Free ticketed event
This workshop will engage participants in an exchange and critical analysis of ideas in principles and frameworks for establishing, cultivating, and enhancing democratic, reciprocal, and mutually beneficial university- community partnerships, particularly in engineering education. Facilitators represent both sides of the community-university collaboration and will present their partnership experiences, sharing their refined-over-time approaches for effectively facilitating collaborative design experiences among diverse groups, along with their pitfalls and ongoing challenges.
Participants will be invited to share their related experiences. Facilitators will then guide the group in an exercise to synthesize the ideas that emerge from the exchange and apply them to co-creating a planning tool to the future development of community engagement partnerships.
Dr. Dalrymple is an Associate Professor of Industrial and Systems Engineering at the University of San Diego. Originally from Trinidad and Tobago, Odesma Dalrymple, PhD, is a proponent of education equity as a key mechanism for ensuring just social growth and development. As a trained engineering education scholar, Dr. Dalrymple’s professional and service work is focused on transforming engineering education and its public image; making it more inclusive, and socially connected. This mission is partially actualized through her research that seeks to identify, develop and evaluate tools, techniques and pathways that can facilitate deep learning and sustained interest in engineering and other STEAM fields, particularly for populations that have been historically under-represented in the STEM workforce in the United States. Towards the aforementioned goal she pursues the following lines of research:
Exploring the wealth of embodied knowledge, skills and practices that under-represented/marginalized communities can bring to bear on engineering practice. This work is focused on developing asset-based engineering learning experiences for middle and high school populations that predominantly comprise students of color from low-socioeconomic neighborhoods, and creating guides on how engineers can collaboratively work with communities on grass roots socio-technical challenges.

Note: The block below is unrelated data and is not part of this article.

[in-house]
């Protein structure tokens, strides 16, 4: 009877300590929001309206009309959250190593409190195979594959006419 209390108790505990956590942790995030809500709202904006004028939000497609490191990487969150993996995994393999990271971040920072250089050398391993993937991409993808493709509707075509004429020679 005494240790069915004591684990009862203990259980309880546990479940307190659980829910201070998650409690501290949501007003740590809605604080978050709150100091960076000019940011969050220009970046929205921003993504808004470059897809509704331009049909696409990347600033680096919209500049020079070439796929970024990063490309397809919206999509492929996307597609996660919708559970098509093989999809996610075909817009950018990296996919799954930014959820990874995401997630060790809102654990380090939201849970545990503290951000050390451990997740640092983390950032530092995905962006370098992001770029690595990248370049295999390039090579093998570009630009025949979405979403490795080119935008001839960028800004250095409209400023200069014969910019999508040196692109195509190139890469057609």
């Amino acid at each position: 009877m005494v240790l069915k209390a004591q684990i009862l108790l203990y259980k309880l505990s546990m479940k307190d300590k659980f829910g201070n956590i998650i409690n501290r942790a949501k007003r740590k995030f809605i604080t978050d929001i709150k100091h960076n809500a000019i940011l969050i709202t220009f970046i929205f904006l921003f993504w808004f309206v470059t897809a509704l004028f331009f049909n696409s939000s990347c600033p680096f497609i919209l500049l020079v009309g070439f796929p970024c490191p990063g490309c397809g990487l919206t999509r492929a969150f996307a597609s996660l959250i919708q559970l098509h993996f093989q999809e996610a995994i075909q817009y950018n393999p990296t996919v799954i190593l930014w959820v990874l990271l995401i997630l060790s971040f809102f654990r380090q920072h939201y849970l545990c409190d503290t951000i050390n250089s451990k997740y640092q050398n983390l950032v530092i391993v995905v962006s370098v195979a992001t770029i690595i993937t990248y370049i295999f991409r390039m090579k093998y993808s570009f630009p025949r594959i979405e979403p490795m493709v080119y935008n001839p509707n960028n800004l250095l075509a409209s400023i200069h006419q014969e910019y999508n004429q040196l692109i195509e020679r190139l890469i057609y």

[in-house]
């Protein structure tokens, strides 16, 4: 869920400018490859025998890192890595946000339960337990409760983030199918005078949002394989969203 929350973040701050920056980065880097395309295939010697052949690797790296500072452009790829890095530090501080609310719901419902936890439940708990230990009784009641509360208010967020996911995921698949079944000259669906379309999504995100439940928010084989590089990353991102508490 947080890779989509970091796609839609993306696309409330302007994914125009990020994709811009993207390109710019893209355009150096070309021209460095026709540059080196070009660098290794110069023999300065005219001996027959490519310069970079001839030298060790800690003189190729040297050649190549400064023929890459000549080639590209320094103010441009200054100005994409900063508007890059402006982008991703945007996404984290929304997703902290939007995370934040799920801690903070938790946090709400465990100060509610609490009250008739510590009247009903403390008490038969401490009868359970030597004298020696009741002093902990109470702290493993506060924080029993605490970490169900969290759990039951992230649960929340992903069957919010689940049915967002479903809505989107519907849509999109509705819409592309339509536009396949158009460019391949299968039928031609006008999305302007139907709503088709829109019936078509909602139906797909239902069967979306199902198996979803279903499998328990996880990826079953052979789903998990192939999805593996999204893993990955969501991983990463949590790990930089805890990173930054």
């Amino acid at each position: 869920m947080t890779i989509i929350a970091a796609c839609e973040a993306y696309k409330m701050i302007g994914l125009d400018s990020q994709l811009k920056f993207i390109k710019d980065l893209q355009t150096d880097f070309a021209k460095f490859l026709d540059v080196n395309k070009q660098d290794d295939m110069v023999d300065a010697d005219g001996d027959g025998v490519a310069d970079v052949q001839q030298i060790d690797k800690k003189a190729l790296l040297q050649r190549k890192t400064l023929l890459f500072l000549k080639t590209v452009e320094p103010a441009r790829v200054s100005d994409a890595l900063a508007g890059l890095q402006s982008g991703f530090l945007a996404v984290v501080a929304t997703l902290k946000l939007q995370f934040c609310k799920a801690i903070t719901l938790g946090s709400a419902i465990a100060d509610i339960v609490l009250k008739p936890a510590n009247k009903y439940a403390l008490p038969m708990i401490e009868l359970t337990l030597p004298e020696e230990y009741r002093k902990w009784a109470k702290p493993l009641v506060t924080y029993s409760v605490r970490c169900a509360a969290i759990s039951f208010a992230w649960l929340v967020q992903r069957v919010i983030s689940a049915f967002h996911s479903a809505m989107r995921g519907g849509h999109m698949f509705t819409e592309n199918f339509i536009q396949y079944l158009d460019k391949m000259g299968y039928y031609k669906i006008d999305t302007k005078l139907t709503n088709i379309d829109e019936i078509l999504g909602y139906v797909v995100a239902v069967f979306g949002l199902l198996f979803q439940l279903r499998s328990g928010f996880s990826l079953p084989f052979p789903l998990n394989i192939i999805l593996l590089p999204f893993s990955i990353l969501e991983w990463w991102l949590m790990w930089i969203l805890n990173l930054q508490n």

Transfer of engineering design practices in K-12 teachers: from professional development to classroom practice. The Next Generation Science Standards now incorporate engineering practices in the teaching and learning of science at the K-12 levels. In response to this change, Dr. Dalrymple’s work focuses on pre- and in-service teacher professional development (PD) in engineering design, and the evaluation of how middle and high school science teachers / informal STEM facilitators, transfer their understanding of engineering practice, gained through the PD, to the learning they facilitate with their students.
Dr. Dalrymple currently serves as the faculty lead of the Engineering Exchange for Social Justice. She has also co-developed and co-maintained three successful STEAM (i.e., science, technology, engineering, arts and math) education outreach programs: STEAM TEAM Academy, the STEAM Youth and Community Conference, and STEAM Labs. Dr. Dalrymple holds a PhD in Engineering Education from Purdue University and a MEng in Industrial & Systems Engineering and a BS in Electrical Engineering, both from Morgan State University.